Expense Report Compliance as a Government Contractor

Reconciling expenses incurred in support of Government contracts can be a complex process. This is especially true when it comes to travel expense reports. Mistakes made in preparing expense reports may cause reimbursement delays, denials from your contracting officer, or result in unallowable costs during an incurred cost submission audit. To help minimize mistakes, we’ve compiled some tips for you when preparing and reviewing expense reports.

Have Adequate Documentation
For each expense report, contractors should include a brief justification for the expenses shown, which are requirement of FAR 31.205-46(a)(7), Travel Costs, and the IRS (see Publication 463, Table 5-1 for more information). The description should be detailed so that reviewers, approving managers, and auditors can determine if the expenses were reasonable, allowable, and allocable. The expense report should include:

  • The purpose of the trip, why it was necessary, and how it benefited the Government
  • Who attended the trip or received the benefits of the expenses. Include the traveler’s title or relationship to the contractor
  • When and where the expenses were incurred
  • Copies of receipts for incurred expenses
  • Name and signature of the reviewer and the employee filing the expense report

Check for Per Diem Rates
Use location-specific per diem rates that comply with the allowable rates prescribed:

  • For travel within the continental United States (CONUS):


  • For non-foreign travel outside of the continental United States (OCONUS):


  • For foreign travel outside of the continental United States:


If your selected hotel is unable or unwilling to offer rates that comply with the allowable rates discussed above, you should initially try to find a hotel that offers a Federally-compliant per diem lodging rate. If necessary, you may request a letter from your Government customer validating your status as a Government contractor and requesting that the hotel offer you lodging at the allowable per diem rate.

Alternatively, your prime contract may require that you first obtain approval from the contracting officer. If this is not specifically addressed in your prime contract, discuss the issue with your contracting officer at contract start-up. Recognize that FAR 31.205-46(3)(iii), Travel Costs, requires advance contracting officer approval of ongoing travel costs that exceed allowable per diem limits.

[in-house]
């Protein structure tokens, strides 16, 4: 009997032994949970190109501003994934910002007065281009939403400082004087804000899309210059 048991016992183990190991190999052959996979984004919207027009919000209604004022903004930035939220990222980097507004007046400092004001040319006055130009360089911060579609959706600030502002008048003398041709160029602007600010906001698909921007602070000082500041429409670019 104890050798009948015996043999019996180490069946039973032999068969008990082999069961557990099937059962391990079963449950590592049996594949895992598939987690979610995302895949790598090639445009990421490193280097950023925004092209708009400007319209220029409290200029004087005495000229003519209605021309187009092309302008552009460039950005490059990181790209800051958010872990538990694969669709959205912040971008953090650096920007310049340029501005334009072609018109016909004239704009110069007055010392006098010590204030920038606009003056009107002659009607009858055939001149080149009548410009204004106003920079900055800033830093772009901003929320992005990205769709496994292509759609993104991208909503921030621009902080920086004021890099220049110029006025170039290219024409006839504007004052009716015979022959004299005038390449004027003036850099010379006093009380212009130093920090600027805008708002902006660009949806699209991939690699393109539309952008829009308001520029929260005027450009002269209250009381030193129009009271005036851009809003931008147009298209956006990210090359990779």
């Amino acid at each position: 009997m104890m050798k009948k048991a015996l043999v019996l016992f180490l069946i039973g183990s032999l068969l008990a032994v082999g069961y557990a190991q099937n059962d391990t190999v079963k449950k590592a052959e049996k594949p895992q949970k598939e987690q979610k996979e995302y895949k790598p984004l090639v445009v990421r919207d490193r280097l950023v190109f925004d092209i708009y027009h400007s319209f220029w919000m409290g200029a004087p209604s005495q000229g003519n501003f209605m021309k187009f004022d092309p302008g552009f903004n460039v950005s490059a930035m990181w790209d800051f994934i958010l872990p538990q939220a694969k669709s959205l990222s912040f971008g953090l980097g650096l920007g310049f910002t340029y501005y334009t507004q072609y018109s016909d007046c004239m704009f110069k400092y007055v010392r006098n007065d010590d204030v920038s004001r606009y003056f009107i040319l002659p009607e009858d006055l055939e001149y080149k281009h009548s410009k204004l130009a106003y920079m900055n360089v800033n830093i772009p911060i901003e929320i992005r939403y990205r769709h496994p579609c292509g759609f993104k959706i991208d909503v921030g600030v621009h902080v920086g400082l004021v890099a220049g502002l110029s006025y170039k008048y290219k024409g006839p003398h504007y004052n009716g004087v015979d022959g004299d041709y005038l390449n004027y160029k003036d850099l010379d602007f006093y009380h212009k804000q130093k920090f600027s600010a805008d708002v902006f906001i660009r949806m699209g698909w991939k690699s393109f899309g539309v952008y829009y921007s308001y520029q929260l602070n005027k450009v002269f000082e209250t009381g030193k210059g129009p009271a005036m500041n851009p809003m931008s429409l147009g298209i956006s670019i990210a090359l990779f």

If you don’t have prior Government approval or documentation explaining why the per diem amount was unavailable, contractors may allow their employees to incur lodging costs that exceed allowable per diem limits. The amount that is over the maximum rate should be classified as an unallowable cost and treated accordingly. Otherwise, the contractor may incur penalties as per diems exceeding the limit would be viewed as expressly unallowable costs. Note that prescribed allowable lodging rates for CONUS locations do not include the taxes associated with the hotel stay.

Keep Itemized Receipts
A credit card statement generally does not have enough detailed information to support claimed expenses. Detailed receipts that display specific information for an expense (i.e., store/restaurant name, date, itemized list of purchases, total price paid, etc.) must be provided to enable reviewers to verify and determine the reasonableness and necessity of incurred costs.

Check for Unallowable Costs
It is a common misconception that unallowable costs should only be excluded for direct travel. Since Government contracts receive an allocation of contractor indirect rates, you must ensure that no unallowable costs are claimed in the Overhead or G&A pools. Contractors are expected to travel in economy class unless a detailed, written explanation is made as to why the lowest ticket price was not obtainable. Parking and meal expenses should be reviewed for reasonableness; and any expenses for alcohol or entertainment must not be charged to the Government. For instance, Consider business development meetings, particularly those with commercial clients/prospects, and how those are charged and ultimately allocated to government contracts.

What Does CohnReznick Think?
Familiarize yourself with the rules and regulations that address allowability of various costs under Government contracts, especially the guidance provided in FAR Part 31, Contract Cost Principles and Procedures. CohnReznick has performed many incurred cost audits and has helped contractors implement accounting systems and draft associated policies and procedures. We can help answer your questions and accelerate the expense reimbursement process.

CohnReznick appreciates the opportunity to help Government contractors address their compliance challenges. Toward that end, we have several resources you should look into:

  • CohnReznick Insights (cohnreznick.com/insights): Provides CohnReznick’s latest insights on business trends, regulatory developments, and economic issues. You can subscribe to receive Insights e-newsletters by email.
  • CohnReznick Website (cohnreznick.com): In addition to Insights, our website provides extensive information about all aspects of Accounting and Assurance, Tax, and Advisory services.
  • CohnReznick GovCon360 (govcon360.com): Keeps you up-to-date on the ever-changing regulatory environment that is Government contracting. From reference materials to educational presentations and thought leadership pieces on industry matters, GovCon360 is a valuable resource for the Government contracting professional.

Learn More
Please contact Tina Sanders, Associate (tina.sanders@cohnreznick.com or 703.744.8598) or Kristen Soles, Partner (kristen.soles@cohnreznick.com or 703.847.4411). For more information about our ICP support services, click here.

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